ASKSAGE: Sage Q&A Forum - RSS feedhttps://ask.sagemath.org/questions/Q&A Forum for SageenCopyright Sage, 2010. Some rights reserved under creative commons license.Thu, 22 Oct 2020 15:55:53 +0200Determinant of large sparse symbolic matriceshttps://ask.sagemath.org/question/54004/determinant-of-large-sparse-symbolic-matrices/ I am working on a symbolic circuit simulation program for electronic circuits (SLiCAP). I have a matlab (MuPAD) and a python version available.
The key task of such a program is the calculation of the determinant of sparse matrices with symbolic entries. The MuPAD (MATLAB symbolic toolbox) version calculates the determinant of a sparse matrix (dim = 52x52) with one symbolic variable (the Laplace variable) in about one minute (minor expansion, algorithm unknown). The Python version uses maxima and the newdet method (Gentleman-Johnson algorithm). This method is limited to dim=50x50, but I had to reduce the size to (30x30) because of memory paging errors reported by Lisp.
Now I would like to try SageMath with the "df" algorithm for this purpose, but its running more then 30 minutes ...
I know the Gentleman-Johnson method is included in PyNAC but it doesn't seem to be included in the sage wrapper.
My questions:
1. Can SageMath be forced to use the Gentleman-Johnson algorithm included in PyNAC?
2. If not can a wrapper be build to do this?
3. If so, can someone help we with this?
Thanks in advance for repying!
written so that it can be used?
SLiCAPThu, 22 Oct 2020 15:55:53 +0200https://ask.sagemath.org/question/54004/Coefficients of a polynomial including zero coefficientshttps://ask.sagemath.org/question/52632/coefficients-of-a-polynomial-including-zero-coefficients/I want to obtain the list of coefficients of a polynomials,
including the zero coefficients.
I tried this
R.<x> = QQ[]
f = x^4 - x^2 + 1
A = f.coefficients()
A
This gave the answer `[1, -1, 1]`.
But I want to get `[1, 0, -1, 0, 1]`.LaurianThu, 23 Jul 2020 09:14:56 +0200https://ask.sagemath.org/question/52632/Parallelizing symbolic matrix*vector computations for sparse matrices and vectorshttps://ask.sagemath.org/question/51560/parallelizing-symbolic-matrixvector-computations-for-sparse-matrices-and-vectors/Hi everyone,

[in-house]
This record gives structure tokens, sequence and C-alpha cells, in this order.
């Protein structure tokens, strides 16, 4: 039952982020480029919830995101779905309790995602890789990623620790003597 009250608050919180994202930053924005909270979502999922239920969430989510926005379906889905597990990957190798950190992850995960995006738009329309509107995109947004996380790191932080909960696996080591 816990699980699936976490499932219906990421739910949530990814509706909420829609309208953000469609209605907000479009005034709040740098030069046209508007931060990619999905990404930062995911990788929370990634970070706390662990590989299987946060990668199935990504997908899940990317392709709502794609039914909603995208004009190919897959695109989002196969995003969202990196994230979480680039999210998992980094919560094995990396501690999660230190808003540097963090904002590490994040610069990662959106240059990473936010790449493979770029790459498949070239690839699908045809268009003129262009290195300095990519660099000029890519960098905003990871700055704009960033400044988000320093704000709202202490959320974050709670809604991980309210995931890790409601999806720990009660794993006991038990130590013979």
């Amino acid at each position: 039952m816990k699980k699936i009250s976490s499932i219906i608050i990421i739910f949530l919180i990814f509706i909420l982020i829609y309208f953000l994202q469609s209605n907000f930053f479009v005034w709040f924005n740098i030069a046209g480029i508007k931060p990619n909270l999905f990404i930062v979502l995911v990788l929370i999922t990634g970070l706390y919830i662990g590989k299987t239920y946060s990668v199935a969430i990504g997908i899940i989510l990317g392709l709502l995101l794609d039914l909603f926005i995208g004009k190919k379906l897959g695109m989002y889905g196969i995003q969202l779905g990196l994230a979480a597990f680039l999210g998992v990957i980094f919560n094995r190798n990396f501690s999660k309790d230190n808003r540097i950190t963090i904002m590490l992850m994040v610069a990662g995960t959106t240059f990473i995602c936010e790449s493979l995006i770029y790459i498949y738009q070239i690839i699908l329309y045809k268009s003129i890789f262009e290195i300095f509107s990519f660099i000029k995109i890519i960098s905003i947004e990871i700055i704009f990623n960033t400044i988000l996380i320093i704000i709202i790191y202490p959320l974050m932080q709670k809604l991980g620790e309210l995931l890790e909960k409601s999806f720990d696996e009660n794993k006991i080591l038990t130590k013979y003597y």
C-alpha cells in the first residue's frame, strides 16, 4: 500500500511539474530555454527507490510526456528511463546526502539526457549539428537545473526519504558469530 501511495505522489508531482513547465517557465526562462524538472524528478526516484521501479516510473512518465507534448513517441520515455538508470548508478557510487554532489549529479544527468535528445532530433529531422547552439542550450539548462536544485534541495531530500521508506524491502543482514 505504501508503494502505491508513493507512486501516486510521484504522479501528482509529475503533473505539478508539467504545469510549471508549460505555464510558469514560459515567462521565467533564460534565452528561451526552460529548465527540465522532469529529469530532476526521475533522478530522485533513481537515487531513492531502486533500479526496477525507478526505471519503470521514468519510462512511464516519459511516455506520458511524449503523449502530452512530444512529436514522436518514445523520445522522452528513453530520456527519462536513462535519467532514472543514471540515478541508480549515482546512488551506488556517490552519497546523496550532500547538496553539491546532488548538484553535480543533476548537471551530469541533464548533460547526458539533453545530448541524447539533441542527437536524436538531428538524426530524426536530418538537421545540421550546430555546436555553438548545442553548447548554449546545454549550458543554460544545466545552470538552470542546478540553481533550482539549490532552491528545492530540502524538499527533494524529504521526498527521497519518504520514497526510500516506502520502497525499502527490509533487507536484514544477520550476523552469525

I am currently running computations which involve a lot of operations of the type matrix*vector, where both objects are sparse and the result can be expected to be sparse as well. The matrices' base field is the symbolic ring. If I drop certain normalizations I could also work over QQ, I think.
The above operations appear sequentially. Although there are some options for parallelizing these at least in part, the biggest acceleration would be achieved if the multiplication itself could be parallelized. Is there a way to do this in Sage?
Greetings and thank you very much.
Edit: Work in progress
Below I put some code that I produced so far which is very far from a solution but produces new slow-downs that I do not understand. The strategy is to save a sparse matrix by its nonzero rows which is facilitated by the following code snippet:
def default_to_row(M):
rows_of_M=M.rows()
relevant=[]
for r in range(len(rows_of_M)):
row=rows_of_M[r]
if dot_sparse(row,row)!=0:
relevant.append([r,row])
return relevant
The row*vector multiplications are facilitated by the function
# indexed_row of type [i,v] where v is a sparse vector and i is
# the row in the matrix it corresponds to.
def mult_sparse(indexed_row,v2):
res=0
for k in indexed_row[1].dict():
res=res+indexed_row[1][k]*v2[k]
return [indexed_row[0],res]
and regular vector multiplication is given by
def dot_sparse(v,w):
res=0
for k in v.dict():
res=res+v[k]*w[k]
return res
Now to the actual benchmarks:
import concurrent.futures
import time
import itertools
dim=5000
M=random_matrix(QQ,nrows=dim,ncols=dim,sparse=True,density=0.0001)
M_by_rows=default_to_row(M)
v=vector(QQ,dim,list(range(dim)),sparse=True)
print(len(M_by_rows))
Using the concurrent.futures library yields the following performance:
start = time.perf_counter()
with concurrent.futures.ProcessPoolExecutor() as executor:
start2 = time.perf_counter()
results = executor.map(mult_sparse,M_by_rows,itertools.repeat(v) )
finish2 = time.perf_counter()
coefficients={}
for result in results:
if result[1]!=0:
coefficients[result[0]]=result[1]
new_v=vector(QQ,v.degree(),coefficients,sparse=True)
finish = time.perf_counter()
print(f'Finished in {round(finish-start, 2)} seconds with Pooling.')
print(f'The executor alone took {round(finish2-start2, 2)} seconds.')
where the dimensions are adjusted so that the computation does not exceed my RAM capacities because every spawned subprocess takes copies (at least of v). A comparison with serial approaches, both the standard one and the serial version of my particular straegy, show that the parallel version is significantly slower (18 and 7 seconds in the above outputs) while the serial versions do not differ (0.02 seconds in both cases):
start = time.perf_counter()
new_v=M*v
finish = time.perf_counter()
print(f'Finished in {round(finish-start, 2)} second(s) for the regular computation')